• Haematopoietic cell migration and interactions within bone marrow and neurological niches

  • Clinical translation of gene and cell therapies



The laboratory is funded by a programme grant and subsidiary grants from the to Dr Bigger

We gratefully acknowledge past and present funders including: The Norah Al Balla foundation, Great Ormond Street Research Chraity, Action Medical Research, Jonah's Just Begun, The Lady Shauna Gosling Trust, The Sanfilippo Children's Research Foundation (Canada), The Ollie G Ball,The National MPS Society (US), The Irish MPS society,  The Children's Bone Marrow Trust, BBSRC, The Manchester Biomedical Research Centre, Department of Health, CMFT NHS trust endowments, The Association for Glycogen Storage Disorders, The Brain Tumour Charity, The GEM appeal, Lois Gosling,

as well as contributions from the MPS societies of Austria, Canada, Germany, Ireland, Japan, Netherlands, Spain, Sweden, Switzerland, UK and USA.

Expertise related to UN Sustainable Development Goals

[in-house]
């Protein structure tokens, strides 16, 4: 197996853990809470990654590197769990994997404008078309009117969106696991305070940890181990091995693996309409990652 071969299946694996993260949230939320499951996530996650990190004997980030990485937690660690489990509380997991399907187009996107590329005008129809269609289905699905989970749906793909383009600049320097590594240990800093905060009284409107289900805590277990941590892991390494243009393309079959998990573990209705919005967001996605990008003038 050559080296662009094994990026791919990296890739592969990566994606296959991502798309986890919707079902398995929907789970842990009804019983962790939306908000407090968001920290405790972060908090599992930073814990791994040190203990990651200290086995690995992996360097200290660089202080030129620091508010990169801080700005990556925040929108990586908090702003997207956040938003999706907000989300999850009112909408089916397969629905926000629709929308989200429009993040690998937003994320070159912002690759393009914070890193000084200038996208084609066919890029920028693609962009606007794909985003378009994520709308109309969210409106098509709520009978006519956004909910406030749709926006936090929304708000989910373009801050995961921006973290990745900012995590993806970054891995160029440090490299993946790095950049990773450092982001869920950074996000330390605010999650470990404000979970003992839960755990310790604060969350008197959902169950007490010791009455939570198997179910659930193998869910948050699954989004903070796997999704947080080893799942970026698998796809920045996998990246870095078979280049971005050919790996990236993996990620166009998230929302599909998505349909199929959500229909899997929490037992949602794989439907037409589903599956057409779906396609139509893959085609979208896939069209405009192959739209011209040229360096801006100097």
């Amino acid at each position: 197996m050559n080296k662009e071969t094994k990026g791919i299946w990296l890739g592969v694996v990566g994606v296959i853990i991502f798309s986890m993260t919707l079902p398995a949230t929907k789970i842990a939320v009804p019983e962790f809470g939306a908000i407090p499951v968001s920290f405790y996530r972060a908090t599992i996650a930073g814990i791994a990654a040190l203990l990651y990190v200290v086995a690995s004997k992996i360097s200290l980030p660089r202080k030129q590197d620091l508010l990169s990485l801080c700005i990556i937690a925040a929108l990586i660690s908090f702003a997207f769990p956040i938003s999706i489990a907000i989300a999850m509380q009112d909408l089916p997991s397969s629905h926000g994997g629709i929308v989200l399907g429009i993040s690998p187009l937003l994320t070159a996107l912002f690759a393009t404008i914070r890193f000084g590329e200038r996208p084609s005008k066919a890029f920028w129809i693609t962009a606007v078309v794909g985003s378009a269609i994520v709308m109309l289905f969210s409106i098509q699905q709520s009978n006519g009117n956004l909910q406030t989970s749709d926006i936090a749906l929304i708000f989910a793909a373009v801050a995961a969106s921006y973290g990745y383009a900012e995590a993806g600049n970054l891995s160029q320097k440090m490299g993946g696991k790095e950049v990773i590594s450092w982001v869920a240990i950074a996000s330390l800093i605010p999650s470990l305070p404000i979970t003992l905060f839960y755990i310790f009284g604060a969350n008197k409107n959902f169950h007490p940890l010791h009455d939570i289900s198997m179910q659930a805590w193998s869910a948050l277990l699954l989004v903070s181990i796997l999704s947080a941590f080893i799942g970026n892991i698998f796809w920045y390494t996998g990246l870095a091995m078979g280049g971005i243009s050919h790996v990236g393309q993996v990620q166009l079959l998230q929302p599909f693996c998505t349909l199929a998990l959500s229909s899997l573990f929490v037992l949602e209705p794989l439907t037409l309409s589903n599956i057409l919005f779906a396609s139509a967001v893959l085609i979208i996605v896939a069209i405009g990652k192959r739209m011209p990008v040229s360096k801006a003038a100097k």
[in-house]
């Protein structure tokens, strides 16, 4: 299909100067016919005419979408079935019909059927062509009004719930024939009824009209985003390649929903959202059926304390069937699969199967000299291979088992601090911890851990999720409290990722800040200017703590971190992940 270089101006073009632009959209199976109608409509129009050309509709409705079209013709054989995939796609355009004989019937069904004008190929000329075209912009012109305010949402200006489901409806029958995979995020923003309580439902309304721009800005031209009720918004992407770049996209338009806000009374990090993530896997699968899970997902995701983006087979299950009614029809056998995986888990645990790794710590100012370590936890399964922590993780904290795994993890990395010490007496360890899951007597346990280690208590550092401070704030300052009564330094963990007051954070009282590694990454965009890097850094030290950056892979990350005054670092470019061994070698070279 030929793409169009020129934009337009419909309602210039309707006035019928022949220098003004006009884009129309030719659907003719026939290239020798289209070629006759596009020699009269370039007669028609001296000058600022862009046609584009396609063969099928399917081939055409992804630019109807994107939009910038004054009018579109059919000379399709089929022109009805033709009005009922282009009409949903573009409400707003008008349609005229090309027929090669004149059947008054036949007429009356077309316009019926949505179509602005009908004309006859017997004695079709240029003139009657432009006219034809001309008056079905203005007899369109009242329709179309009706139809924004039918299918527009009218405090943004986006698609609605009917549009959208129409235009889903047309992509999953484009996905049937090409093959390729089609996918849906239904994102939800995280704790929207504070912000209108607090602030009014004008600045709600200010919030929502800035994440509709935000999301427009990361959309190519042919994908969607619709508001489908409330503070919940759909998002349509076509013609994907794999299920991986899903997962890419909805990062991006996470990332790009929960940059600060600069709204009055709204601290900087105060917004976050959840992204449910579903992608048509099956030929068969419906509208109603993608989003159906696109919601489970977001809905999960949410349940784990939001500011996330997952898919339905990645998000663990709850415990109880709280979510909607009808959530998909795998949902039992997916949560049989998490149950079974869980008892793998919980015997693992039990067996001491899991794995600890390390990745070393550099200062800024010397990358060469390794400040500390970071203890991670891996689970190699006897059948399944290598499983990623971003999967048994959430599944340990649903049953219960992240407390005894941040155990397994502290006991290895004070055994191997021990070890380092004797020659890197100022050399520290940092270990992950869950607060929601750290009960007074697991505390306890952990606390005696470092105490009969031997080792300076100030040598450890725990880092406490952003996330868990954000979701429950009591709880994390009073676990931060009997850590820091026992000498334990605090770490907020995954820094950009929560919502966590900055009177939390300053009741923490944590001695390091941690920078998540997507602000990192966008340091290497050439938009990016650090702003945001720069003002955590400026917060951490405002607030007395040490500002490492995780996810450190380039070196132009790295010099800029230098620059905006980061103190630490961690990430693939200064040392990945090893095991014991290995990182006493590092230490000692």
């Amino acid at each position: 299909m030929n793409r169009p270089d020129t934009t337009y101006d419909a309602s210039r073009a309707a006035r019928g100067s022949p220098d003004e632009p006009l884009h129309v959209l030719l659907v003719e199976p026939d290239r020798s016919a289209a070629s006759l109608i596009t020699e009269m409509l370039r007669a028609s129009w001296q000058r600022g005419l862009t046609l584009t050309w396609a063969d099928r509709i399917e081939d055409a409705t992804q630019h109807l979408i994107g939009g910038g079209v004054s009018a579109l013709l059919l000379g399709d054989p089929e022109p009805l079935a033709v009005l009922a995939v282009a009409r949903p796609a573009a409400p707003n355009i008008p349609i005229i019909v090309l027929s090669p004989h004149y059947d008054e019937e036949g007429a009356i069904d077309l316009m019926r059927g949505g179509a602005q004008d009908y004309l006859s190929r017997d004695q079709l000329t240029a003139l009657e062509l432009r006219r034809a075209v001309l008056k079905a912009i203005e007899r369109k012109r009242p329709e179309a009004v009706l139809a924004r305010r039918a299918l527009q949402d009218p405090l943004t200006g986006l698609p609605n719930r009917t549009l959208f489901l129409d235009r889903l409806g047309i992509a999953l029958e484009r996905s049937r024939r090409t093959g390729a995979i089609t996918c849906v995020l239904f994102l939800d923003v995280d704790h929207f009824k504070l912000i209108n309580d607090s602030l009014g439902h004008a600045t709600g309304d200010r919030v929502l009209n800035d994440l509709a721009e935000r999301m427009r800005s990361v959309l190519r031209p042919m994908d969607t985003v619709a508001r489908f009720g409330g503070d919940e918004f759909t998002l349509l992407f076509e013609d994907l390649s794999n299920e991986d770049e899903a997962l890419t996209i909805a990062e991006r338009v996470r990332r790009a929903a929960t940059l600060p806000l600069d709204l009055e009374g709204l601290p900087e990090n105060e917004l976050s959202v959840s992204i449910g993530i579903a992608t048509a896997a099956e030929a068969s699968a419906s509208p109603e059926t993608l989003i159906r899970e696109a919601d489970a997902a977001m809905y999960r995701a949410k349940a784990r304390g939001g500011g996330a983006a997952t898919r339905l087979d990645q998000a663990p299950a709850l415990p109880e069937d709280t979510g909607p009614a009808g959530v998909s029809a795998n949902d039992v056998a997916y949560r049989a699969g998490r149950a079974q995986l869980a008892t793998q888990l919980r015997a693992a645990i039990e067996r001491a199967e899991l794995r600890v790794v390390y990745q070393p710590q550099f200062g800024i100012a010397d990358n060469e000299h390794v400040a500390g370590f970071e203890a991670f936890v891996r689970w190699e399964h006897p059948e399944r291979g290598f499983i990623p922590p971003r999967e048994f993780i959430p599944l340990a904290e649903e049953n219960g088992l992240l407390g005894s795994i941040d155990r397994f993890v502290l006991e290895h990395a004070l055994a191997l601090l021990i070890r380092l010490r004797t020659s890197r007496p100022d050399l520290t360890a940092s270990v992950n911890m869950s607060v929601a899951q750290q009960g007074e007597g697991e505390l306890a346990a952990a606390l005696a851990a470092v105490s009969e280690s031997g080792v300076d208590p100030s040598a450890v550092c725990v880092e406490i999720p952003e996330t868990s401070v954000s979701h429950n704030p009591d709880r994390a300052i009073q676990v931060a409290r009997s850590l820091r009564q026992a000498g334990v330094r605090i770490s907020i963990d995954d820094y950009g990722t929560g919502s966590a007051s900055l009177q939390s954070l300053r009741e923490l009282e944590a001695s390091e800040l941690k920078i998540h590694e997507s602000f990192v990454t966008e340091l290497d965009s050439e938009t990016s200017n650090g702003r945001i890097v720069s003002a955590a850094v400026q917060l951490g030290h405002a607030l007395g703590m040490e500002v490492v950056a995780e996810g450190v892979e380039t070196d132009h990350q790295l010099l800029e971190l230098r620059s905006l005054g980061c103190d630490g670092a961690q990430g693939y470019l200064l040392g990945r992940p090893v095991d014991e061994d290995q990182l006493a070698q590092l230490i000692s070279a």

In 2015, UN member states agreed to 17 global Sustainable Development Goals (SDGs) to end poverty, protect the planet and ensure prosperity for all. This person’s work contributes towards the following SDG(s):

  • SDG 2 - Zero Hunger
  • SDG 3 - Good Health and Well-being

Research Beacons, Institutes and Platforms

  • Manchester Regenerative Medicine Network
  • Advanced Materials in Medicine
  • Lydia Becker Institute
  • Christabel Pankhurst Institute


  • gene therapy
  • lysosomal diseases
  • stem cells
  • Regenerative Medicine
  • haematopoietic stem cells
  • neuropathology
  • glioma
  • glioblastoma
  • stem cell gene therapy
  • mucopolysaccharidosis
  • sanfilippo